• Arrowhead Mills: GMO-free providers of baking mixes and flours found in both natural health food stores and regular supermarkets.
  • Braggs: GMO-free providers of seasonings and liquid products such as; Apple Cider Vinegar, Liquid Aminos, etc. Can be found in both natural health food stores and regular supermarkets.
  • Eden Foods: GMO-free providers of canned goods, noodles, tamari, miso, vinegar and Asian foodstuffs.
  • Natural Choice Foods:  GMO-free roviders of frozen dessert products.
  • Purity Foods: GMO-free makers of spelt-based noodles, snacks and other goodies.
  • Rapunzel: My all-time favorite chocolate company.  They also sell speciality oils.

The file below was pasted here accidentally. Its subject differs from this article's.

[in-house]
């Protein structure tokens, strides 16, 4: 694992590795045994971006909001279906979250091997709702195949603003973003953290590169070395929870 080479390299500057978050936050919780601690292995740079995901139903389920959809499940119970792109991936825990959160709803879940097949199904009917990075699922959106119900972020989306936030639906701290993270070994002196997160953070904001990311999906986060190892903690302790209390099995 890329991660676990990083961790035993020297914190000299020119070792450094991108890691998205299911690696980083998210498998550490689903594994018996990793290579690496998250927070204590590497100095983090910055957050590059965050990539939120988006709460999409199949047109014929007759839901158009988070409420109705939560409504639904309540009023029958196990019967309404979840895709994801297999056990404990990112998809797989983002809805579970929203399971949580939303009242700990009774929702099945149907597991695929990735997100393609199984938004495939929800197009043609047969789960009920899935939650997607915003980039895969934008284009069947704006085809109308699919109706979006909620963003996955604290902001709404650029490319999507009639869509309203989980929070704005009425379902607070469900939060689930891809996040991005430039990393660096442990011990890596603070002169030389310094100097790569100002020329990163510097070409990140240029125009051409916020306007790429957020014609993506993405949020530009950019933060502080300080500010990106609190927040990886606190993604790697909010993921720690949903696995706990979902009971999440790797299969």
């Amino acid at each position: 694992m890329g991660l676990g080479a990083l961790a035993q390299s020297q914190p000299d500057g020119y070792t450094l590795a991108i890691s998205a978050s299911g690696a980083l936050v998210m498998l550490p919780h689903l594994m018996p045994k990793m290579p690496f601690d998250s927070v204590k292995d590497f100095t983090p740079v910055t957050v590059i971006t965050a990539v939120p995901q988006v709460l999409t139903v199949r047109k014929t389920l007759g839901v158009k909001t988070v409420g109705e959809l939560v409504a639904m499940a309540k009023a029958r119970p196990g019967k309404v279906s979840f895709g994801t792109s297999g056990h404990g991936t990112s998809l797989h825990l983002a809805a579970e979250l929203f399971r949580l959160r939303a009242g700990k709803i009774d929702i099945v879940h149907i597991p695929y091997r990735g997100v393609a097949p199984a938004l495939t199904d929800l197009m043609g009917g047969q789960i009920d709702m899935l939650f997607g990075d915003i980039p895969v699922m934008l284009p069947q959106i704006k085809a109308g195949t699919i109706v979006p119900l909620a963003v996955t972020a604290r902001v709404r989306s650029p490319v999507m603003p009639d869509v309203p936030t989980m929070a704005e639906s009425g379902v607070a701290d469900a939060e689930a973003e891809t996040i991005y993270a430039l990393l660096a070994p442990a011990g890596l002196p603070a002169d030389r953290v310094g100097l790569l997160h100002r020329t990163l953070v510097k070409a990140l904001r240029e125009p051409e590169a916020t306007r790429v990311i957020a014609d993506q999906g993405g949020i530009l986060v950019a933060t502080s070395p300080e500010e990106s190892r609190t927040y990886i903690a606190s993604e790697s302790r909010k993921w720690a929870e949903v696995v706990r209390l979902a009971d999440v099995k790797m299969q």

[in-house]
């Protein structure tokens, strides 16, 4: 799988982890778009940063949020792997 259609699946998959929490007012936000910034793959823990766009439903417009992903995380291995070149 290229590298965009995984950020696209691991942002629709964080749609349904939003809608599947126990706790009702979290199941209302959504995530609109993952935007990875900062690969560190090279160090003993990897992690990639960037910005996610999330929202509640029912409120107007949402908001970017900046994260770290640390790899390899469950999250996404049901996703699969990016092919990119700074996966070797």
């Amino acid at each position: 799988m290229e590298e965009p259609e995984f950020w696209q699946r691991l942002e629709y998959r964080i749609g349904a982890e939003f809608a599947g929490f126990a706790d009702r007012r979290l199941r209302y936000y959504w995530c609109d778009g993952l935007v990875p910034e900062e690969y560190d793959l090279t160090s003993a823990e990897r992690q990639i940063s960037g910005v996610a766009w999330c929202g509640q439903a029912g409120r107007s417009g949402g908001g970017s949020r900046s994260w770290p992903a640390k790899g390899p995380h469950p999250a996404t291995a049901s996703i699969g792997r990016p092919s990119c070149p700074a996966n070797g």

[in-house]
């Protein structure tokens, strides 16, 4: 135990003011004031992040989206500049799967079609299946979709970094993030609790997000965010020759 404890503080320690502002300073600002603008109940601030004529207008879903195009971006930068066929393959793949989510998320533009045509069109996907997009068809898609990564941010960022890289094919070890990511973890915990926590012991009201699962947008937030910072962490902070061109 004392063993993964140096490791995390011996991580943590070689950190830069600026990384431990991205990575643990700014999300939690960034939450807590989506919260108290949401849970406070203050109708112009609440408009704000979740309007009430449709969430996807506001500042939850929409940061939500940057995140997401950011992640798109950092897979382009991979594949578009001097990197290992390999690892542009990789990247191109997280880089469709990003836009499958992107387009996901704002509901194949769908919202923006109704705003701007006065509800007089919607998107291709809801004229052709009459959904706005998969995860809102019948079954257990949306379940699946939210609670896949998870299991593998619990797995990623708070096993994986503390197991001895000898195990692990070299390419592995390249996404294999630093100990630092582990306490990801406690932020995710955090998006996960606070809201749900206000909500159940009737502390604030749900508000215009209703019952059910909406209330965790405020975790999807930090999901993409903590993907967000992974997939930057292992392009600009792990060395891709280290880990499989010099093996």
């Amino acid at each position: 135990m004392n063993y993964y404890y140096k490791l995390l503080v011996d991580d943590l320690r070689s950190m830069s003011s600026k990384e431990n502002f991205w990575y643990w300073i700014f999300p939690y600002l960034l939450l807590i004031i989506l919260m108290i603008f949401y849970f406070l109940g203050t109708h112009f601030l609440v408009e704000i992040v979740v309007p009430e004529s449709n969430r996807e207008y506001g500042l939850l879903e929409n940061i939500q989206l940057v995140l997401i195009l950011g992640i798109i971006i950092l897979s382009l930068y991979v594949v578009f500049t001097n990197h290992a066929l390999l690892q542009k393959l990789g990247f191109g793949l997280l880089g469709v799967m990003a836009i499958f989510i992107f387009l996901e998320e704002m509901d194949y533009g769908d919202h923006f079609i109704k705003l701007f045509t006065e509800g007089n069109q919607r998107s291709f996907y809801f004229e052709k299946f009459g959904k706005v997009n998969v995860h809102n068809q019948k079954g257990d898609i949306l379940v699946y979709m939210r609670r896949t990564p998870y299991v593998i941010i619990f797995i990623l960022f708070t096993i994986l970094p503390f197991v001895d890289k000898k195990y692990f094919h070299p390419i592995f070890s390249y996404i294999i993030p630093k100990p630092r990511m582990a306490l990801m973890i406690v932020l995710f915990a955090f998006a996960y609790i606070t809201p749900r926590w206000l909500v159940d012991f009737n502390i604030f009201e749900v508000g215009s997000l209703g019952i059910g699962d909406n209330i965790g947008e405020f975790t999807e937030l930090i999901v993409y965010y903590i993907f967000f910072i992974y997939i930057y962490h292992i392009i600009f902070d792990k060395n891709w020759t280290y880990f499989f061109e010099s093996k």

• Spectrum Oils: GMO-free manufacturer of speciality oils, cooking oils, salad oils and natural shortening.
  • Genisoy: Uses only certified GMO-free soybeans for their many soy products.
  • Earth’s Best: Baby food manufacturer uses non-GMO ingredients.
  • Healthy Times: Baby food manufacturer uses non-gmo ingredients.
  • Bob’s Red Mill: GMO-free provider of baking mixes and specialty flours.
  • Pamela’s Products: Provider of luscious gluten-free baking mixes sources non-GMO ingredients.
  • Whole Foods Store Brands: Whole foods has made the commitment to sourcing its ingredients from GMO-free sources.
  • Cascadian Farms: Provider of frozen entrees, juices, frozen vegetables and fruit, yogurt and other foods.
  • Imagine Foods: GMO-free provider of soy and rice milk as well as broth and other foods.
  • Muir Glen: Source of canned goods and vegetable juice uses gmo-free foods.